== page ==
Mueller, Reinhold C. (1987) I banchi locali a Venezia nel Tardo Medioevo. Studi Storici, 28/1: 145-55.
There is a lot to be admired in Austrian economists, their resilience, their attachment to simple elegant ideas and their sound understanding of the long-term factors that give the economy its cyclical nature. But one must admit that their Ludite-like hatred for finance is to the very least puzzling. They claim to trust nothing but gold and they would like to see the activity of banks restricted to little more than a locker service. Their trust in free market and in the adaptive nature of human ingenuity ends at the door of their local branch of HSBC.
Our Austrian friends often find support in the writings of antic theoreticians, in particular the venerable masters of the School of Salamanca. Sometimes they go so far as to try to back their views with actual empirical research, but, to be honest, it’s rarely convincing. On the contrary, Mueller’s (1987) has the double advantage to offer an unbiased view of history and to be more theoretically consistent than most of those who claim aloud their love for the free market all day long.
In the late 13th century, in Venice, a dozen of specialist bankers emerged. They settled close to the Rialto. They stood out from the usual merchant-bankers common at the time, who mixed international trade and financial services and who mostly limited themselves to the manipulation of bills of exchange. The new type of intermediaries, known to the literature as “local bankers” became rapidly and immensely successful. Their combined balance sheets towered at about a million ducats by the end of the 1400s, which, in the words of an anonymous contemporary observer is “very considerable” (p.152).
These local bankers offered a valued service to the Venetian business community and the foreign merchants trading in the city. They took deposit of the all the different currencies brought by their clients and converted them into a single bank money allowing giro transactions and accepted by all the bankers of the place which tremendously facilitated transactions. Gone were the unscrupulous client paying in counterfeited coins, the thief stealing your purse and the tedious task of manipulating vast quantities of small coins (p.146).
With these deposits, local bankers lent capital for commercial ventures. This of course created a certain level of instability and bankers regularly went bankrupted, however the industry seem to have adapted to this contingency and the firms started consolidated to be more liquid. By the early 1400s the number of bankers near the Rialto had dropped from a dozen to less than five (p.151). In Mueller’s eyes their impact on the economy of the city was tremendous as the monetary creation engendered by their lending practices might have had a stimulating impact on the city’s commercial activity (p.148). A clear evidence of the profitability of this practice can be found in the rapid emergence of an agio rewarding in practice the depositors, while avoiding the laws banning usury (p.150).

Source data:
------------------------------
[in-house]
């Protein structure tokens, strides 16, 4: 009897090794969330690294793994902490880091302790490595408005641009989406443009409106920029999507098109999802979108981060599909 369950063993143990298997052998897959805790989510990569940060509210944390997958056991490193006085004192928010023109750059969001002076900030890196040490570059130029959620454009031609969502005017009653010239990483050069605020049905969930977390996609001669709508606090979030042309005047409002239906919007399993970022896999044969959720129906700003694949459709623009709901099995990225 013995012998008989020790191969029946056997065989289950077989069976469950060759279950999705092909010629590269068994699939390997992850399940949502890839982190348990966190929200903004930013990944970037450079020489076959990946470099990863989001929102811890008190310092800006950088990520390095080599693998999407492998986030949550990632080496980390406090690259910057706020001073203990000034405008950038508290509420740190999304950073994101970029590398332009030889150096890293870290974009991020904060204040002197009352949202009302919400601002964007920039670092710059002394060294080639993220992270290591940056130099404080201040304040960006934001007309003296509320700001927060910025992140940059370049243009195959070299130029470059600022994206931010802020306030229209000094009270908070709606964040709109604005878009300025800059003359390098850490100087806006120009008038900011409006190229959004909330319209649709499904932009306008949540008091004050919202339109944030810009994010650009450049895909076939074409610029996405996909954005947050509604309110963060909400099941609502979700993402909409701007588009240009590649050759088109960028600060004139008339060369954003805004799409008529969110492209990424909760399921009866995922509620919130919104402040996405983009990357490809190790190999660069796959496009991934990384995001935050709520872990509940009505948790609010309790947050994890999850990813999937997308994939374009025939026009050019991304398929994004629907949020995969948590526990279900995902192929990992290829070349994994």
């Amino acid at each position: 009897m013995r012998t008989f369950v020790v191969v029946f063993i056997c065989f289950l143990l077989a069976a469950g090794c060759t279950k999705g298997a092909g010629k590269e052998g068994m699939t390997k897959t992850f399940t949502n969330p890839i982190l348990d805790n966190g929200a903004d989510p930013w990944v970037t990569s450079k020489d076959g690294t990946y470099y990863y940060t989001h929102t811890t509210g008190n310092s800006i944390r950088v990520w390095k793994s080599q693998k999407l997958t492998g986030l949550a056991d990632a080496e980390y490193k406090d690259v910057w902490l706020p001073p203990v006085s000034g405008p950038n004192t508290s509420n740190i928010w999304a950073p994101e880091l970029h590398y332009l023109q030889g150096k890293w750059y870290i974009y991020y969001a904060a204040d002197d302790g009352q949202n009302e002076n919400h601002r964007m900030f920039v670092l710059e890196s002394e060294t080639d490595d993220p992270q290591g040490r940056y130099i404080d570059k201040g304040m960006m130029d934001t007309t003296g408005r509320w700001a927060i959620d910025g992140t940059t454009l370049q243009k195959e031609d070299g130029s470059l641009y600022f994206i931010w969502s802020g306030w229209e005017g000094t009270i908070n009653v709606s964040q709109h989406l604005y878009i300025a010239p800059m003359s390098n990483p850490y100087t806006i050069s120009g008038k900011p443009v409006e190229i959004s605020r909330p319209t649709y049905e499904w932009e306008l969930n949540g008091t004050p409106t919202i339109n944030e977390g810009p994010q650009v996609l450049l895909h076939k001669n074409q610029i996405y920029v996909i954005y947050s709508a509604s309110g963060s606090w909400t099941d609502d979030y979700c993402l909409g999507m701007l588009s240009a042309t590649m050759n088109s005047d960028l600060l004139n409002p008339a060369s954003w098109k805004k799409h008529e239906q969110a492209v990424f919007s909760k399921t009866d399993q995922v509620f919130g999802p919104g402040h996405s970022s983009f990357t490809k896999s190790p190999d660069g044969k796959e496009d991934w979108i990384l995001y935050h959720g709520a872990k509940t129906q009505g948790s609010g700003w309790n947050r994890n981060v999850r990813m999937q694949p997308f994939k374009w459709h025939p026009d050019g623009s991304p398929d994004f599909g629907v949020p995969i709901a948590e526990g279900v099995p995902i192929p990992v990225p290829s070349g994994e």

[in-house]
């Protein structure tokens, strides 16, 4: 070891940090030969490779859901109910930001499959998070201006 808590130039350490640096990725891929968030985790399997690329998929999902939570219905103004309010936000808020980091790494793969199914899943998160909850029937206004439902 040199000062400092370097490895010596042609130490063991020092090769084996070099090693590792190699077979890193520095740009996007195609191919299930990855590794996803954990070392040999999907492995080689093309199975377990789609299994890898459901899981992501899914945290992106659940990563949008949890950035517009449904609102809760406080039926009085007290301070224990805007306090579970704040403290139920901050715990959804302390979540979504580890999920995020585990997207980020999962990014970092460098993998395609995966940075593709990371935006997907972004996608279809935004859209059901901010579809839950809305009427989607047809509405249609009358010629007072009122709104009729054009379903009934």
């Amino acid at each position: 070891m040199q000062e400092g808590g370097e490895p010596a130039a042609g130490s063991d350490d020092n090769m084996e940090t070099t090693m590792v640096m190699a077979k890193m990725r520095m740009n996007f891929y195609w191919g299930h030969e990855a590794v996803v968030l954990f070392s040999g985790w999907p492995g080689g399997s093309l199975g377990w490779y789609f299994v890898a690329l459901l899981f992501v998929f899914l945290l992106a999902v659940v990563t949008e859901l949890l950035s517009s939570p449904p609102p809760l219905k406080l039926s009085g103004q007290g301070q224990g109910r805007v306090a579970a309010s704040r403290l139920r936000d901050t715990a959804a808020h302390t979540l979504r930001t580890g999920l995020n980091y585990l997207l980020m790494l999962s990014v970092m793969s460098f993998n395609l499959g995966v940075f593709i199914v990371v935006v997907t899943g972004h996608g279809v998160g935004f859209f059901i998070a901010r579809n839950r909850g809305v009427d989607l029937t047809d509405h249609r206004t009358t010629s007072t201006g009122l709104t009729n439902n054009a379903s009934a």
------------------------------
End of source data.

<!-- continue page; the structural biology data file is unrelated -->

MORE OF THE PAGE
The State rapidly started to regulate the banking sector. To be allowed to open shop the banker-to-be was to present guarantors to the magistrates in charge of commerce. In the 1500s, the bankers even became legally dependent from the Senate of the Republic itself. To improve the safety of the banking system, they were barred from backing the most risky ventures such as trade with the Levant. But the constantly cash-strapped government began to take interest in the bankers’ ability to create money by a simple signature on their ledgers.
As a result, however, the capacity of the Republic to repay its debt became the main driver of the bankers’ reputation and in the trust put into the system (p.153). The systemic risk implied by this situation coupled with the growing importance of the bankers for the city’s finance are interpreted by Mueller as having weakened the position of private banker and to have ultimately led to the creation of the Banco del Rialto, Venice’s public bank in 1587 (p.155).
This great piece of research shatters completely the usual Austrian prevention agains the use of fractional reserve banking. True, it leads to a certain level of instability of the system as a whole but this should not hide the fact that the practice appears to have been widespread from the 13th century to the ban of private exchange in the 1580s, a flourishing period for Venice. Other cities in Europe such as Brugge and Antwerp made do with money creation solidly into private hands, and it appears not to have been a great impediment to their development.